*Title taken from the ‘Openings…You take it from here’ pamphlet distributed at the Creative Writing group during my stay at St. Patrick’s Hospital*
Yuri was irritating the fuck out of me. He never, ever shuts up, is incapable of uttering an original thought, and asks the most stupid questions I have ever heard. Sometimes I wonder if it is only I upon whom he grates so fucking infuriatingly, but then I look back at the others and see that, no, everyone in this car is sick of the bastard. How much longer would we have to be in such close proximity to the dull-witted moron?
I had peered at the map about twenty minutes ago, and reckoned that we still had a fair ol’ whack of driving to do… My estimate was pretty rough though, given that I can’t drive and didn’t really have a clue about how traffic might impact on our time. Other than that, it was about as accurate as could be. In any case, we wouldn’t be at our destination for hours an’ hours yet. Joy.
Why the fuck had I been so stupid as to call shotgun? It had basically meant that I bore the brunt of Yuri’s incessant twaddle. In the backseats, Alexei was feigning sleep, Yulia was reading a book – Doctor Zhivago, maybe? – and Petra was engrossed in the distractions of her DS. So they were out of the firing line, so to speak, while I was left with the mind-numbing task of ‘mmmm’-ing and ‘yeah’-ing at whatever bullshit was being churned in my direction. Thanks, you fuckers.
I really should have seen this coming. I know what Yuri is like, after all – we’ve been friends going back well over a decade, since we met as first-years in the Foreign Language Institute at Omsk. He prattled then, and he prattles now. I could tell he was a nice guy even then though; he was always eager to learn, and keen to make friends. Not a bad bone in his body. Polite, courteous, affable and good-natured, he was easy to like…at first. The longer you knew him, the more his less-likeable attributes would stretch your patience, but isn’t that the case with most people?
Yulia and Petra we had met in Omsk too – they had been studying at the Medical Academy, and we had bumped into them a few times independently of eachother. I on political demonstrations, Yuri at the local dives he enjoyed frequenting. We quickly befriended them, albeit for different reasons. For me, it was nice to have people with whom I could have a conversation about critical theory, U.S. imperialism, the mistakes of Stalin and the obstacles to sexual liberation in our home country. For Yuri, it was because he found the idea of being friends with lesbians unbelievably cool.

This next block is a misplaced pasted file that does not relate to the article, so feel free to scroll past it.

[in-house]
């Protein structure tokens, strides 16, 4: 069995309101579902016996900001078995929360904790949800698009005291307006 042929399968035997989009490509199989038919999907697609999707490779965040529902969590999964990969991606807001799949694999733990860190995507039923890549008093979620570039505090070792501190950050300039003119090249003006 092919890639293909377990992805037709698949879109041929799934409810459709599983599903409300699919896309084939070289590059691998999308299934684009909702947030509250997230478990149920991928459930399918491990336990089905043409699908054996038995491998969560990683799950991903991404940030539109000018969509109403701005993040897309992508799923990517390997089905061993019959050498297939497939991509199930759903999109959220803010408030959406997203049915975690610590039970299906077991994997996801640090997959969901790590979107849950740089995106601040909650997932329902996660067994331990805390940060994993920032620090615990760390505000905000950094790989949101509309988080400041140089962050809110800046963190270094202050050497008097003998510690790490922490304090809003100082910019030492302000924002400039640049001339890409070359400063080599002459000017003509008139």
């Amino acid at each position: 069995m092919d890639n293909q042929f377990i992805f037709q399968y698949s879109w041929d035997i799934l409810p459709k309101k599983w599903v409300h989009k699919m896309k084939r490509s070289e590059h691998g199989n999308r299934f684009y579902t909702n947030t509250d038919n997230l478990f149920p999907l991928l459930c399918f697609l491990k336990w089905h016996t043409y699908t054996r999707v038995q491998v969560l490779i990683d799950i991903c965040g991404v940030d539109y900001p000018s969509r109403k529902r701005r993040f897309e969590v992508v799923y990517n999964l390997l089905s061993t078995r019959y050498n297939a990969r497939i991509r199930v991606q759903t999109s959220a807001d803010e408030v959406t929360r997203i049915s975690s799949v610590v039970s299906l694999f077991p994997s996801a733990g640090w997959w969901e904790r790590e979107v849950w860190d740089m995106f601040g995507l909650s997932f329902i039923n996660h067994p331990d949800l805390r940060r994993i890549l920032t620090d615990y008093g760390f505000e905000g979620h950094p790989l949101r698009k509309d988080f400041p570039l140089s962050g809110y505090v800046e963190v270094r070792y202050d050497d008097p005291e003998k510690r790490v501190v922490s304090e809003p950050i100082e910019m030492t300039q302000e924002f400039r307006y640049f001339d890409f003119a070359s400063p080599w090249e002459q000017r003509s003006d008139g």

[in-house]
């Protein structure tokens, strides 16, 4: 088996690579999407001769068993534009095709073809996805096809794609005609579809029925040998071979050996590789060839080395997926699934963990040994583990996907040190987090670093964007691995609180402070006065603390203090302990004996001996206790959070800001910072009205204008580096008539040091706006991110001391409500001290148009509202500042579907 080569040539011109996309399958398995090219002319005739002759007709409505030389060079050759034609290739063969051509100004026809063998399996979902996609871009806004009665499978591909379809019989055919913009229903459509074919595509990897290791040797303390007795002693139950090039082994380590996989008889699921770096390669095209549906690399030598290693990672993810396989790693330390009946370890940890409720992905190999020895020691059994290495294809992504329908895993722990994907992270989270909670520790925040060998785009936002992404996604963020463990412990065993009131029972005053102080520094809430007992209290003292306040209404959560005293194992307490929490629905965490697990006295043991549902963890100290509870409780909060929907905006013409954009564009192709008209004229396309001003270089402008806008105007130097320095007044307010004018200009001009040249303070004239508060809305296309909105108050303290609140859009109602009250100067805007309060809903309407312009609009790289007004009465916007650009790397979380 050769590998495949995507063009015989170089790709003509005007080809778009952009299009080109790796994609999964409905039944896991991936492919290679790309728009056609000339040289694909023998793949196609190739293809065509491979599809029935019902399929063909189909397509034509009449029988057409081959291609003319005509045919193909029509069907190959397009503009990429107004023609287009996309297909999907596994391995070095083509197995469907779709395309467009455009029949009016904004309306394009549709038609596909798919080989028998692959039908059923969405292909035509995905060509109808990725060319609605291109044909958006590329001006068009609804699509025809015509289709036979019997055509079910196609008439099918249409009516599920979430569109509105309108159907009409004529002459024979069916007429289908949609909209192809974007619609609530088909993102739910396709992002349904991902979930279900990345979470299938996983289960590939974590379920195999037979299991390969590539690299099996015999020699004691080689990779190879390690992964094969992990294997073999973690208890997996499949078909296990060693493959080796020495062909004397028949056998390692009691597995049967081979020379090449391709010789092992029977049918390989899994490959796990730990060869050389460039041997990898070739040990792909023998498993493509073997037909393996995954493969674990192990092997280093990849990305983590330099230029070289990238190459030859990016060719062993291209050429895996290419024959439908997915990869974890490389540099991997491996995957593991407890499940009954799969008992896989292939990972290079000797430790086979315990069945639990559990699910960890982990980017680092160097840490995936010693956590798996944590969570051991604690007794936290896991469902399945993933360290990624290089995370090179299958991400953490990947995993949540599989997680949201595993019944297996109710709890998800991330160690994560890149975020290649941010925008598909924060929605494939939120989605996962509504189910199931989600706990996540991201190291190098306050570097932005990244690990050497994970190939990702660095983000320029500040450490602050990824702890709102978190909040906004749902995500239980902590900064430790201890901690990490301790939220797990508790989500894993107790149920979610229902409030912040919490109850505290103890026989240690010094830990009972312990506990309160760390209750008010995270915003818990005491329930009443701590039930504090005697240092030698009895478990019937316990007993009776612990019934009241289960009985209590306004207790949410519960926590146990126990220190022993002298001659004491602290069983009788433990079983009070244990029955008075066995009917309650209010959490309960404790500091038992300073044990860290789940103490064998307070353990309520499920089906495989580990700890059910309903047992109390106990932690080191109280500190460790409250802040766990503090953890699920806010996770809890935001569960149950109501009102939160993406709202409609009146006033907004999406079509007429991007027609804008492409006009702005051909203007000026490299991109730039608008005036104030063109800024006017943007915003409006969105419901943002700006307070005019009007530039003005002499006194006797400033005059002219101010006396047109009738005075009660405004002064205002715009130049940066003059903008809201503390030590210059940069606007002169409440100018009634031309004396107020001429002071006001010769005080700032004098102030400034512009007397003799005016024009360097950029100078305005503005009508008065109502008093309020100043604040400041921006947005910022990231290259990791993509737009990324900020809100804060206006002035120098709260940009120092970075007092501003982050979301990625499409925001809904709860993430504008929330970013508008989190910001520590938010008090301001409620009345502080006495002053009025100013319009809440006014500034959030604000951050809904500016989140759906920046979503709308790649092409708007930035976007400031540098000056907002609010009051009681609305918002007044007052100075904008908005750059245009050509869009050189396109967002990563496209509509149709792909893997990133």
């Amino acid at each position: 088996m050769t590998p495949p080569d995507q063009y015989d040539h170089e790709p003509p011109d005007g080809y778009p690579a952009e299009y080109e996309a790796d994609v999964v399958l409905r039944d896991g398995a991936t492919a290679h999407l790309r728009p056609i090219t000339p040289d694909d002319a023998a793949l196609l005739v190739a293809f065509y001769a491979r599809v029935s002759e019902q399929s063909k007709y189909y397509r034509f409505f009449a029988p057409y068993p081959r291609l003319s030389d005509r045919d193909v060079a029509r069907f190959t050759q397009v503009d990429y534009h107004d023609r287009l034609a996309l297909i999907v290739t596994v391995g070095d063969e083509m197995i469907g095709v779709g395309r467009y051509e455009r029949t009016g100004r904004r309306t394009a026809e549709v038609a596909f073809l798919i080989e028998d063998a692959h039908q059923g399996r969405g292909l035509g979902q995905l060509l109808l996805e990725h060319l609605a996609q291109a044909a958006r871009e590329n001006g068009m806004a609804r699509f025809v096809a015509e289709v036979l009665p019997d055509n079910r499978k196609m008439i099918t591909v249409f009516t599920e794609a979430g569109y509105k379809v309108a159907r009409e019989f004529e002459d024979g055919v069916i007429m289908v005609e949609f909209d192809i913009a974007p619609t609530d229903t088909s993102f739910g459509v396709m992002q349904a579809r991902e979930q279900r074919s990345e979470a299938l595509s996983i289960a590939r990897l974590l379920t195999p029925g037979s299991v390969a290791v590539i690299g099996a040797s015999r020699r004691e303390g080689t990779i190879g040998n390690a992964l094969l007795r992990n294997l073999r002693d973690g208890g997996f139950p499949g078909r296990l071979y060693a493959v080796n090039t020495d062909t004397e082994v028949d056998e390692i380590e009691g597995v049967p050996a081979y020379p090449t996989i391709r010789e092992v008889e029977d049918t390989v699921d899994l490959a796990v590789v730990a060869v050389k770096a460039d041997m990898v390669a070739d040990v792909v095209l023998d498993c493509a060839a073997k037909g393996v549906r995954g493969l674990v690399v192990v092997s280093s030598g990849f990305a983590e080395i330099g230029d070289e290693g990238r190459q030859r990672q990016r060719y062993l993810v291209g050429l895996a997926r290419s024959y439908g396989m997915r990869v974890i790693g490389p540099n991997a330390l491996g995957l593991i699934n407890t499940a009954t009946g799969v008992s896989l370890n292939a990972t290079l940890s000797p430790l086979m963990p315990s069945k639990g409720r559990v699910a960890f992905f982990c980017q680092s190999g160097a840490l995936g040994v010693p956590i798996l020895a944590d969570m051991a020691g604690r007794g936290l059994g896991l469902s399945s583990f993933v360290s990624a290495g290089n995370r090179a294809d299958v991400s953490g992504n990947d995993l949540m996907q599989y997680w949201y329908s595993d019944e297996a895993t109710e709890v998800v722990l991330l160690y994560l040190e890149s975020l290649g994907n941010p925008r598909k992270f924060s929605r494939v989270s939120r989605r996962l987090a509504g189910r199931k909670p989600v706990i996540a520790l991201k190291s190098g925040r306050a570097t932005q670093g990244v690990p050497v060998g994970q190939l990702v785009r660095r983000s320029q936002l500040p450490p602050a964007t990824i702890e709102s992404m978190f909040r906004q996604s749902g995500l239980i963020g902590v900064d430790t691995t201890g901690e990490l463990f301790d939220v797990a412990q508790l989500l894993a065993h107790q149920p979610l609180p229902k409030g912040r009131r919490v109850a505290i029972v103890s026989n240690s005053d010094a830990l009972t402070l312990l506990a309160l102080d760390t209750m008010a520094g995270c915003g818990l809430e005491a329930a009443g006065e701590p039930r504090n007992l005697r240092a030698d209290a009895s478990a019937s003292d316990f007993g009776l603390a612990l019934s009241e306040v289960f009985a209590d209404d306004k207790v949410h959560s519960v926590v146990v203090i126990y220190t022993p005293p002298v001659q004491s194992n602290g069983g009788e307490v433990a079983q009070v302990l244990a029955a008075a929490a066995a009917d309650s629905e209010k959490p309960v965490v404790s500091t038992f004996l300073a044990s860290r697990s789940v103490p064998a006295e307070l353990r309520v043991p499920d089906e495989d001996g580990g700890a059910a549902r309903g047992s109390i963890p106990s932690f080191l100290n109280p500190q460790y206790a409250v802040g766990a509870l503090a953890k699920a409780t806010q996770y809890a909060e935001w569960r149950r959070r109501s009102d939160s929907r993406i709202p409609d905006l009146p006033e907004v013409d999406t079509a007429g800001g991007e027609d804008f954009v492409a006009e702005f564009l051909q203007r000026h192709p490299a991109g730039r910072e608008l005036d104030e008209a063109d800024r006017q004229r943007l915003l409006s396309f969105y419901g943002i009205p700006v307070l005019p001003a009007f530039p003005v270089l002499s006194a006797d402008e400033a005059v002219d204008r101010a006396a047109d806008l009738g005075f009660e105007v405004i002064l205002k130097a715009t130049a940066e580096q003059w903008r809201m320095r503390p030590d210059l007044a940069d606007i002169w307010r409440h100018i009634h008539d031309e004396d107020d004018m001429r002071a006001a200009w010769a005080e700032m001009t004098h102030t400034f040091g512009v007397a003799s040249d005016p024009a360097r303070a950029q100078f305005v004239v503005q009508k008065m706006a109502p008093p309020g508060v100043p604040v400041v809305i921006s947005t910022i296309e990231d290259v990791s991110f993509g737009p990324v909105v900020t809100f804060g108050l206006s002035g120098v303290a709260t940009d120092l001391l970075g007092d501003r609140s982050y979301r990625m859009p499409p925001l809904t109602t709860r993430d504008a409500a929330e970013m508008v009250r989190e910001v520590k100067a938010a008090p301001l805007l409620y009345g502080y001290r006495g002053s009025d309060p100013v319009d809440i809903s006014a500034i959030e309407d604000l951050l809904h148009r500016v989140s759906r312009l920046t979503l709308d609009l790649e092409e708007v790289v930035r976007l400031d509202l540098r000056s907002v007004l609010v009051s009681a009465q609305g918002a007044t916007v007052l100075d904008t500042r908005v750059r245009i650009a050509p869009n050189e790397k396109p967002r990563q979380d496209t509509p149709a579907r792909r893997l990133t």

The rain was still driving down, and it was too dark to see much beyond the dual carriageway we are shooting along, so unfortunately Yuri’s brainfarts were not mitigated by the accompaniment of eye candy in the form of the landscape. I had tried the pretense of involving myself in my phone, or my laptop, or even just writing a few notes, but within a few seconds the lack of response would drive our driver to a series of attention-seeking noises. And then I would experience homicidal impulses. So it was best to continue nodding, smiling, and making vague, noncommittal, but nonetheless-encouraging sounds.
Alexei…was a new one. I didn’t know him, and was pretty sure the girls didn’t either. Yuri swears that he is a proper polkovnik – high praise in Yuriworld – and claims that nobody has a better sense of humour. This coming from the worst judge of character west of the Urals, who laughs at anything fecal. Still, the guy hadn’t stabbed any of us yet, so that was a marked improvement on the usual cunts Yuri introduced us to.
That’ll do for now; Yuri is beginning to realise that I haven’t mumbled anything in a while, so I’d better make some sort of gesture before he forces me to kill him.
Tovarishch Artem Chernov
19:30, 3rd of Ventôse, 406 RE
Solidarity, brothers & sisters…⌚